The majority of QSFP (quad small form-factor pluggable) transceivers have traditionally been used uncooled, as they were commonly used in datacenter applications with shorter reach runs where cooling wasn’t really necessary. But data rates are climbing, with 100G becoming more common, and 400G links are starting to be implemented inside the datacenter.
These data rate increases are happening within the same QSFP form factors, resulting in increasing heat densities which require thermoelectric cooling to protect laser performance. In order to have a negligible effect on package consumption and cost, this cooling needs to be done efficiently.
Why Thermoelectric Cooling?
Recently, the QSFP-DD (double density) form factor has been specified and released to support higher data rate requirements. Because they’re handling higher data rates within the same limited physical space, an increase in heat density is unavoidable. QSFP-DD brings an increase in generated heat by a factor of more than 2X as compared to a QSFP28 model.
This challenge is being exacerbated by two industry trends: higher ambient ranges (into I-temp) and co-located datacenter setups. More QSFP modules are now being required to perform in the higher I-temp range (-40°C to 85°C), as compared to the more temperate C-temp range. And to support the growth of hyperscale datacenter network designs, datacenters are trending toward co-located or regional setups, requiring longer reach runs than what was previously needed. These longer reach links often require coherent or DWDM optics to achieve performance requirements. All of that is leading to a need for thermoelectric cooling of the lasers inside QSFP transceivers.
However, designers need to consider that power limits are also going to be much higher in these form factors, because the electronics have a larger power draw, particularly in DD applications. This means that any TEC (thermoelectric cooler) that’s added to the package will just put more strain on the overall power budget, raising total package power consumption and, ultimately, cost. Photonic integration is also driving a trend towards more optical functions monolithically integrated into a single chip, so there is also a need to account for the combination of electronics and optics on the laser package.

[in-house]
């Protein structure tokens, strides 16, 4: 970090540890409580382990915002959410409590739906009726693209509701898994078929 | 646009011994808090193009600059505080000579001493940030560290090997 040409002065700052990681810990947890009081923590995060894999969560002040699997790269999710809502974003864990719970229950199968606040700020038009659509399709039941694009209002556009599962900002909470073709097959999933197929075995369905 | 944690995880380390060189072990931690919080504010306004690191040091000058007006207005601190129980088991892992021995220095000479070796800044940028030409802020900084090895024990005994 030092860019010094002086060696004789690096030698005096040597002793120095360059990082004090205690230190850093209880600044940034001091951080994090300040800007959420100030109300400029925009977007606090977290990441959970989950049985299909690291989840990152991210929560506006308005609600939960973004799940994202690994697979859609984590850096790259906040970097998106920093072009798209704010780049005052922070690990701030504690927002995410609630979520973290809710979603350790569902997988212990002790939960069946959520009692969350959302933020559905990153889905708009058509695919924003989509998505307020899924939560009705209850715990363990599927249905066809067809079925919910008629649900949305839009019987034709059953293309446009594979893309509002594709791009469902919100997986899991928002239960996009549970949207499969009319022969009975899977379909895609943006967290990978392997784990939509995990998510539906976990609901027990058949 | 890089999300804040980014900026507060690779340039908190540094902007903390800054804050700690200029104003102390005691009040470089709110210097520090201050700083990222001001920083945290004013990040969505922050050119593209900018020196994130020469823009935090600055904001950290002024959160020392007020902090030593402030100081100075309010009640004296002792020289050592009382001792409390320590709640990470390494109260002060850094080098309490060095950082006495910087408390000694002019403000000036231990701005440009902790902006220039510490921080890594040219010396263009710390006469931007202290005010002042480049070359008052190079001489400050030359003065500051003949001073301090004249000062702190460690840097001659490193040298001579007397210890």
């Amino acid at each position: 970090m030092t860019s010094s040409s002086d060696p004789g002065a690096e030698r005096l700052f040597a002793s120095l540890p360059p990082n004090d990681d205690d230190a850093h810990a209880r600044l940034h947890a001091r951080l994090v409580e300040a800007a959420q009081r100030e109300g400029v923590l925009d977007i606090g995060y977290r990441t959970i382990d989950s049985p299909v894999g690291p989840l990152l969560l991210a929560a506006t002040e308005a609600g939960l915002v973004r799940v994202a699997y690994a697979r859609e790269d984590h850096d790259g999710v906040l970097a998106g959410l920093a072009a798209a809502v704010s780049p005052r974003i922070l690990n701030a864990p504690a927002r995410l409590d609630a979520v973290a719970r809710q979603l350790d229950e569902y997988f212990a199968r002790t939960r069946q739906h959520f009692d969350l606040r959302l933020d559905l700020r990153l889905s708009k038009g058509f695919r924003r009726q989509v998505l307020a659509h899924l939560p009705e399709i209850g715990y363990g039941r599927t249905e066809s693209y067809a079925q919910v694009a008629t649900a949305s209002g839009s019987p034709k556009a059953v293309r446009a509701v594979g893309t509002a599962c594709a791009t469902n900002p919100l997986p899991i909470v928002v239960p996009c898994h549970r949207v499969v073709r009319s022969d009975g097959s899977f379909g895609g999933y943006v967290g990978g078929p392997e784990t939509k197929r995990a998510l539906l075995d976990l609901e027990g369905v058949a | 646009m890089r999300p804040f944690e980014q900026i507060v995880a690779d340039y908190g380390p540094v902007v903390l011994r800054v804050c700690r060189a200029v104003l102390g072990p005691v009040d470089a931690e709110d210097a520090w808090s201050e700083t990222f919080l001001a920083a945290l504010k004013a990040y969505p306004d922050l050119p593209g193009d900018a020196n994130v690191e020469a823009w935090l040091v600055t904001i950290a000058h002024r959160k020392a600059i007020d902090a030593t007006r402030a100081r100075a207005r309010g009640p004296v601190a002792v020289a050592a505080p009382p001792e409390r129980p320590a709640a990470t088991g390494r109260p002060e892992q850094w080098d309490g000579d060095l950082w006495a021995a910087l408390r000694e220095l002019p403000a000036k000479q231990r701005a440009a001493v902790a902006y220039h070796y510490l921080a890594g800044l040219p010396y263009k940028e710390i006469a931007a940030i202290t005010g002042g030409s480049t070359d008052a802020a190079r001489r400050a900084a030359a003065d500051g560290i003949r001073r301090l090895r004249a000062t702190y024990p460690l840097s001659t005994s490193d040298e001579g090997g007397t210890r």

Datacenters are cost-sensitive, so any cooling application will need to deliver performance without increasing cost much beyond that of a traditionally cheaper, uncooled laser package.
TEC Solutions for QSFPs
The right solution is a TEC that can handle higher heat densities and deliver peak performance without significantly impacting overall power consumption. Alternative approaches should also be considered to achieve cost-saving targets. Non-hermetic-rated TEC platforms can deliver performance on par with hermetic-rated TECs if the platform is redesigned to solve for the root cause of failure in highly-accelerated condensing environments.
ReefTEC™, Phononic’s non-hermetic TEC solution, re-engineers the TEC platform from the ground up to deliver highly-reliable cooling, without sacrificing performance or increasing package cost. Our engineers will consult with you to design a configuration that’s specific to your application. ReefTEC™ offers up to 30% lower power consumption and up to 60% better heat pumping density, and its compatibility with non-hermetic laser packaging makes it significantly more reliable in non-hermetic environments, where condensation is possible. Learn more about ReefTEC™ here.
Spot cooling provides temperature stability for sensitive electrical components and enables temperature control of the individual components in a larger system or subsystem.
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